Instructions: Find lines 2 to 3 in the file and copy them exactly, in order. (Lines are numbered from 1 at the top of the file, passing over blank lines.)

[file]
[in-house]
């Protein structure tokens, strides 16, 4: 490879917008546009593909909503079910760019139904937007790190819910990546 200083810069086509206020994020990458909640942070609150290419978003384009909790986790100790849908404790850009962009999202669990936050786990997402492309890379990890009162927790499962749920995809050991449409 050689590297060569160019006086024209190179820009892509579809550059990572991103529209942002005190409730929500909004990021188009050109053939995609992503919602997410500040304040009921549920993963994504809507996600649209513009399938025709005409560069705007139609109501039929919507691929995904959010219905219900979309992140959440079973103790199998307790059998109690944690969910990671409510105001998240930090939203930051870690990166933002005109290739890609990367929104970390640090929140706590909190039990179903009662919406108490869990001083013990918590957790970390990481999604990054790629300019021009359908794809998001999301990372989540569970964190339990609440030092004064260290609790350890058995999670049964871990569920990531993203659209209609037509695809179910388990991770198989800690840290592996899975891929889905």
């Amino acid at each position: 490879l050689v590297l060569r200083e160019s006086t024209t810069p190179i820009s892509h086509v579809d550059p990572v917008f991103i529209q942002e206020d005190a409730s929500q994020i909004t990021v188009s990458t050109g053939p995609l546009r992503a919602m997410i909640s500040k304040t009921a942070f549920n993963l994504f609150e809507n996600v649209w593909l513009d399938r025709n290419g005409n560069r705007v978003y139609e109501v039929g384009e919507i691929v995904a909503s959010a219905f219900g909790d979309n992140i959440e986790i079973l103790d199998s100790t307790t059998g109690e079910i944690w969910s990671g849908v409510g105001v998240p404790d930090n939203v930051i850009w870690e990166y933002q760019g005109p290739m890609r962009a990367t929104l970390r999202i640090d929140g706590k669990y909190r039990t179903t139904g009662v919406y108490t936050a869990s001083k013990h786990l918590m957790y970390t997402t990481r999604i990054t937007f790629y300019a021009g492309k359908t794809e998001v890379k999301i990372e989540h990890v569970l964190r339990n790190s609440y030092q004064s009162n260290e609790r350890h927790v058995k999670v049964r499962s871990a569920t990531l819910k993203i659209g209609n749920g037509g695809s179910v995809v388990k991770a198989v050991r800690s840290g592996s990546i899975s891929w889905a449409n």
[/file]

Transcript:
């Protein structure tokens, strides 16, 4: 490879917008546009593909909503079910760019139904937007790190819910990546 200083810069086509206020994020990458909640942070609150290419978003384009909790986790100790849908404790850009962009999202669990936050786990997402492309890379990890009162927790499962749920995809050991449409 050689590297060569160019006086024209190179820009892509579809550059990572991103529209942002005190409730929500909004990021188009050109053939995609992503919602997410500040304040009921549920993963994504809507996600649209513009399938025709005409560069705007139609109501039929919507691929995904959010219905219900979309992140959440079973103790199998307790059998109690944690969910990671409510105001998240930090939203930051870690990166933002005109290739890609990367929104970390640090929140706590909190039990179903009662919406108490869990001083013990918590957790970390990481999604990054790629300019021009359908794809998001999301990372989540569970964190339990609440030092004064260290609790350890058995999670049964871990569920990531993203659209209609037509695809179910388990991770198989800690840290592996899975891929889905």
């Amino acid at each position: 490879l050689v590297l060569r200083e160019s006086t024209t810069p190179i820009s892509h086509v579809d550059p990572v917008f991103i529209q942002e206020d005190a409730s929500q994020i909004t990021v188009s990458t050109g053939p995609l546009r992503a919602m997410i909640s500040k304040t009921a942070f549920n993963l994504f609150e809507n996600v649209w593909l513009d399938r025709n290419g005409n560069r705007v978003y139609e109501v039929g384009e919507i691929v995904a909503s959010a219905f219900g909790d979309n992140i959440e986790i079973l103790d199998s100790t307790t059998g109690e079910i944690w969910s990671g849908v409510g105001v998240p404790d930090n939203v930051i850009w870690e990166y933002q760019g005109p290739m890609r962009a990367t929104l970390r999202i640090d929140g706590k669990y909190r039990t179903t139904g009662v919406y108490t936050a869990s001083k013990h786990l918590m957790y970390t997402t990481r999604i990054t937007f790629y300019a021009g492309k359908t794809e998001v890379k999301i990372e989540h990890v569970l964190r339990n790190s609440y030092q004064s009162n260290e609790r350890h927790v058995k999670v049964r499962s871990a569920t990531l819910k993203i659209g209609n749920g037509g695809s179910v995809v388990k991770a198989v050991r800690s840290g592996s990546i899975s891929w889905a449409n």